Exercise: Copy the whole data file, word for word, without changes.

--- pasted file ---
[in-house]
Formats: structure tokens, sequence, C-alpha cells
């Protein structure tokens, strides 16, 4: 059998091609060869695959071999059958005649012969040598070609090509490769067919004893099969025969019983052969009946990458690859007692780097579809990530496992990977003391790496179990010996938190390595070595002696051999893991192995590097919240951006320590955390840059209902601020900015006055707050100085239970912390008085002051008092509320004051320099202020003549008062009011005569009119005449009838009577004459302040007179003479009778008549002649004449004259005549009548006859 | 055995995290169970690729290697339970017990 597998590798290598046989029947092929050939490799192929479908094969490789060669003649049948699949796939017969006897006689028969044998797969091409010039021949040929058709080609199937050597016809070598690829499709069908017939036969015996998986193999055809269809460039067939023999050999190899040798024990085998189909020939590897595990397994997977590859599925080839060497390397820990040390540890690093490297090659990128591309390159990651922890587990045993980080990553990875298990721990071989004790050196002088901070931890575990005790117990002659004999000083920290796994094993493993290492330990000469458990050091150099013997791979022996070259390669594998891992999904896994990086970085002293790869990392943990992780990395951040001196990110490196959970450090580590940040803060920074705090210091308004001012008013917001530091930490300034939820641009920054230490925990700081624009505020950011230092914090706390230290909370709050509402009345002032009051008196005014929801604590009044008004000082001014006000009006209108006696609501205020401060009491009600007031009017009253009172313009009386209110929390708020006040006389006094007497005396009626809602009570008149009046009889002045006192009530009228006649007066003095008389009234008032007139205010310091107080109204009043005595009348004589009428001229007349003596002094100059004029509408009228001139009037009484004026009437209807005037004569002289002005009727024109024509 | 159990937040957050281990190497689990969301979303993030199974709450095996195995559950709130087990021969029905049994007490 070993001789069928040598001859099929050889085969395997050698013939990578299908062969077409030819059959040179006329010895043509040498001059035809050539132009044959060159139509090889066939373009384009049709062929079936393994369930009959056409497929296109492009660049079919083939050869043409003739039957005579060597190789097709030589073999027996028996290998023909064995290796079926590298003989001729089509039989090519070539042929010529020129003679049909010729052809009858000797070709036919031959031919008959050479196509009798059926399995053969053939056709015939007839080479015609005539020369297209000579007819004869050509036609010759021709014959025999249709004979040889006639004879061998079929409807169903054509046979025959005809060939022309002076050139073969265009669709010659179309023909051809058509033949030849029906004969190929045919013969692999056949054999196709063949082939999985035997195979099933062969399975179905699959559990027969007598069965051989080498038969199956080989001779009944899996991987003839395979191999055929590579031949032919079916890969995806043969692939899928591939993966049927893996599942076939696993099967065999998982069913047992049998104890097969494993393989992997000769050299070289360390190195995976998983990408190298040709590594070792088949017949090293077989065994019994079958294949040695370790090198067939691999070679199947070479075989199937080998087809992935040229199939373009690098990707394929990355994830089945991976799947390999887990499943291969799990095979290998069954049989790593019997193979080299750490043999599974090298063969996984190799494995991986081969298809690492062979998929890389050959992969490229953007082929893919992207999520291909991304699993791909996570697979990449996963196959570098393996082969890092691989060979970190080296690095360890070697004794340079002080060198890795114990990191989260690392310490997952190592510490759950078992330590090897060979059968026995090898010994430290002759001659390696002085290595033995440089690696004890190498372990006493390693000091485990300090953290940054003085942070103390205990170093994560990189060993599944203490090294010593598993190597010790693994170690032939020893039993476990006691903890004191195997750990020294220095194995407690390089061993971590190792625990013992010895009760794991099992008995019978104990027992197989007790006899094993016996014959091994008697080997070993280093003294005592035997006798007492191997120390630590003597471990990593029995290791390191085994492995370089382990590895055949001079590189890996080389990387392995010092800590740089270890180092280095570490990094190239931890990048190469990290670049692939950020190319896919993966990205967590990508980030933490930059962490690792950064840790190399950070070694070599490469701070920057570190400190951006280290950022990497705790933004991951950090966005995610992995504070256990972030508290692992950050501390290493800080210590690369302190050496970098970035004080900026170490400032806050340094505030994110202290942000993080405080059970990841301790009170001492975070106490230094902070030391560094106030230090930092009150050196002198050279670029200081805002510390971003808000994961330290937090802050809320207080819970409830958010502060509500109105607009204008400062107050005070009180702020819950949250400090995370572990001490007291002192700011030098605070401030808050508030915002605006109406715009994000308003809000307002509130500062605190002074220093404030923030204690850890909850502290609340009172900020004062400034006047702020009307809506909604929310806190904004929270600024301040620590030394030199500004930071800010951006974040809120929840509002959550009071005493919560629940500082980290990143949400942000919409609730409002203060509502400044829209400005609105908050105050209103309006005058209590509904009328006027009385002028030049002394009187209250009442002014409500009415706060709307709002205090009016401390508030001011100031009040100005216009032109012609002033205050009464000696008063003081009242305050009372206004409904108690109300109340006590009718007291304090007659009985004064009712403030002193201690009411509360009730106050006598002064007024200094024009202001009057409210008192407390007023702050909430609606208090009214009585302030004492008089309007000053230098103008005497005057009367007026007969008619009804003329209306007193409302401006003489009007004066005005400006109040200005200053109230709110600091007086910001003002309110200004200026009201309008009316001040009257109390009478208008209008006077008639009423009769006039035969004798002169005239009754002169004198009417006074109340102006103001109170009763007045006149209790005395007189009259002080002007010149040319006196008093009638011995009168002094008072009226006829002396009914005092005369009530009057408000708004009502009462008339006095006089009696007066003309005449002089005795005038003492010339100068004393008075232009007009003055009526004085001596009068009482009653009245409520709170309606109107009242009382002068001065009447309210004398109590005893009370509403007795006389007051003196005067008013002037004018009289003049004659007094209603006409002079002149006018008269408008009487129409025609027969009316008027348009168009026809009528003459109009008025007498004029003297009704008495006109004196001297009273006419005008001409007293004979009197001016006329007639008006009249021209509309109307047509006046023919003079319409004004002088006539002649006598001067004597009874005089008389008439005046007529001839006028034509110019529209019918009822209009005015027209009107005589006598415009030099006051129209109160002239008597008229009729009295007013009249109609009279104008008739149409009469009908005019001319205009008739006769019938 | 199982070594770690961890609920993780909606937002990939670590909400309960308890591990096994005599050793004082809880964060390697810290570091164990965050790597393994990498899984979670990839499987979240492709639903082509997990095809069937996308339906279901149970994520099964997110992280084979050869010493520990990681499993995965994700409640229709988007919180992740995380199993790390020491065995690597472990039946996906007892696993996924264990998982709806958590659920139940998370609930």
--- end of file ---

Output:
[in-house]
Formats: structure tokens, sequence, C-alpha cells
């Protein structure tokens, strides 16, 4: 059998091609060869695959071999059958005649012969040598070609090509490769067919004893099969025969019983052969009946990458690859007692780097579809990530496992990977003391790496179990010996938190390595070595002696051999893991192995590097919240951006320590955390840059209902601020900015006055707050100085239970912390008085002051008092509320004051320099202020003549008062009011005569009119005449009838009577004459302040007179003479009778008549002649004449004259005549009548006859 | 055995995290169970690729290697339970017990 597998590798290598046989029947092929050939490799192929479908094969490789060669003649049948699949796939017969006897006689028969044998797969091409010039021949040929058709080609199937050597016809070598690829499709069908017939036969015996998986193999055809269809460039067939023999050999190899040798024990085998189909020939590897595990397994997977590859599925080839060497390397820990040390540890690093490297090659990128591309390159990651922890587990045993980080990553990875298990721990071989004790050196002088901070931890575990005790117990002659004999000083920290796994094993493993290492330990000469458990050091150099013997791979022996070259390669594998891992999904896994990086970085002293790869990392943990992780990395951040001196990110490196959970450090580590940040803060920074705090210091308004001012008013917001530091930490300034939820641009920054230490925990700081624009505020950011230092914090706390230290909370709050509402009345002032009051008196005014929801604590009044008004000082001014006000009006209108006696609501205020401060009491009600007031009017009253009172313009009386209110929390708020006040006389006094007497005396009626809602009570008149009046009889002045006192009530009228006649007066003095008389009234008032007139205010310091107080109204009043005595009348004589009428001229007349003596002094100059004029509408009228001139009037009484004026009437209807005037004569002289002005009727024109024509 | 159990937040957050281990190497689990969301979303993030199974709450095996195995559950709130087990021969029905049994007490 070993001789069928040598001859099929050889085969395997050698013939990578299908062969077409030819059959040179006329010895043509040498001059035809050539132009044959060159139509090889066939373009384009049709062929079936393994369930009959056409497929296109492009660049079919083939050869043409003739039957005579060597190789097709030589073999027996028996290998023909064995290796079926590298003989001729089509039989090519070539042929010529020129003679049909010729052809009858000797070709036919031959031919008959050479196509009798059926399995053969053939056709015939007839080479015609005539020369297209000579007819004869050509036609010759021709014959025999249709004979040889006639004879061998079929409807169903054509046979025959005809060939022309002076050139073969265009669709010659179309023909051809058509033949030849029906004969190929045919013969692999056949054999196709063949082939999985035997195979099933062969399975179905699959559990027969007598069965051989080498038969199956080989001779009944899996991987003839395979191999055929590579031949032919079916890969995806043969692939899928591939993966049927893996599942076939696993099967065999998982069913047992049998104890097969494993393989992997000769050299070289360390190195995976998983990408190298040709590594070792088949017949090293077989065994019994079958294949040695370790090198067939691999070679199947070479075989199937080998087809992935040229199939373009690098990707394929990355994830089945991976799947390999887990499943291969799990095979290998069954049989790593019997193979080299750490043999599974090298063969996984190799494995991986081969298809690492062979998929890389050959992969490229953007082929893919992207999520291909991304699993791909996570697979990449996963196959570098393996082969890092691989060979970190080296690095360890070697004794340079002080060198890795114990990191989260690392310490997952190592510490759950078992330590090897060979059968026995090898010994430290002759001659390696002085290595033995440089690696004890190498372990006493390693000091485990300090953290940054003085942070103390205990170093994560990189060993599944203490090294010593598993190597010790693994170690032939020893039993476990006691903890004191195997750990020294220095194995407690390089061993971590190792625990013992010895009760794991099992008995019978104990027992197989007790006899094993016996014959091994008697080997070993280093003294005592035997006798007492191997120390630590003597471990990593029995290791390191085994492995370089382990590895055949001079590189890996080389990387392995010092800590740089270890180092280095570490990094190239931890990048190469990290670049692939950020190319896919993966990205967590990508980030933490930059962490690792950064840790190399950070070694070599490469701070920057570190400190951006280290950022990497705790933004991951950090966005995610992995504070256990972030508290692992950050501390290493800080210590690369302190050496970098970035004080900026170490400032806050340094505030994110202290942000993080405080059970990841301790009170001492975070106490230094902070030391560094106030230090930092009150050196002198050279670029200081805002510390971003808000994961330290937090802050809320207080819970409830958010502060509500109105607009204008400062107050005070009180702020819950949250400090995370572990001490007291002192700011030098605070401030808050508030915002605006109406715009994000308003809000307002509130500062605190002074220093404030923030204690850890909850502290609340009172900020004062400034006047702020009307809506909604929310806190904004929270600024301040620590030394030199500004930071800010951006974040809120929840509002959550009071005493919560629940500082980290990143949400942000919409609730409002203060509502400044829209400005609105908050105050209103309006005058209590509904009328006027009385002028030049002394009187209250009442002014409500009415706060709307709002205090009016401390508030001011100031009040100005216009032109012609002033205050009464000696008063003081009242305050009372206004409904108690109300109340006590009718007291304090007659009985004064009712403030002193201690009411509360009730106050006598002064007024200094024009202001009057409210008192407390007023702050909430609606208090009214009585302030004492008089309007000053230098103008005497005057009367007026007969008619009804003329209306007193409302401006003489009007004066005005400006109040200005200053109230709110600091007086910001003002309110200004200026009201309008009316001040009257109390009478208008209008006077008639009423009769006039035969004798002169005239009754002169004198009417006074109340102006103001109170009763007045006149209790005395007189009259002080002007010149040319006196008093009638011995009168002094008072009226006829002396009914005092005369009530009057408000708004009502009462008339006095006089009696007066003309005449002089005795005038003492010339100068004393008075232009007009003055009526004085001596009068009482009653009245409520709170309606109107009242009382002068001065009447309210004398109590005893009370509403007795006389007051003196005067008013002037004018009289003049004659007094209603006409002079002149006018008269408008009487129409025609027969009316008027348009168009026809009528003459109009008025007498004029003297009704008495006109004196001297009273006419005008001409007293004979009197001016006329007639008006009249021209509309109307047509006046023919003079319409004004002088006539002649006598001067004597009874005089008389008439005046007529001839006028034509110019529209019918009822209009005015027209009107005589006598415009030099006051129209109160002239008597008229009729009295007013009249109609009279104008008739149409009469009908005019001319205009008739006769019938 | 199982070594770690961890609920993780909606937002990939670590909400309960308890591990096994005599050793004082809880964060390697810290570091164990965050790597393994990498899984979670990839499987979240492709639903082509997990095809069937996308339906279901149970994520099964997110992280084979050869010493520990990681499993995965994700409640229709988007919180992740995380199993790390020491065995690597472990039946996906007892696993996924264990998982709806958590659920139940998370609930």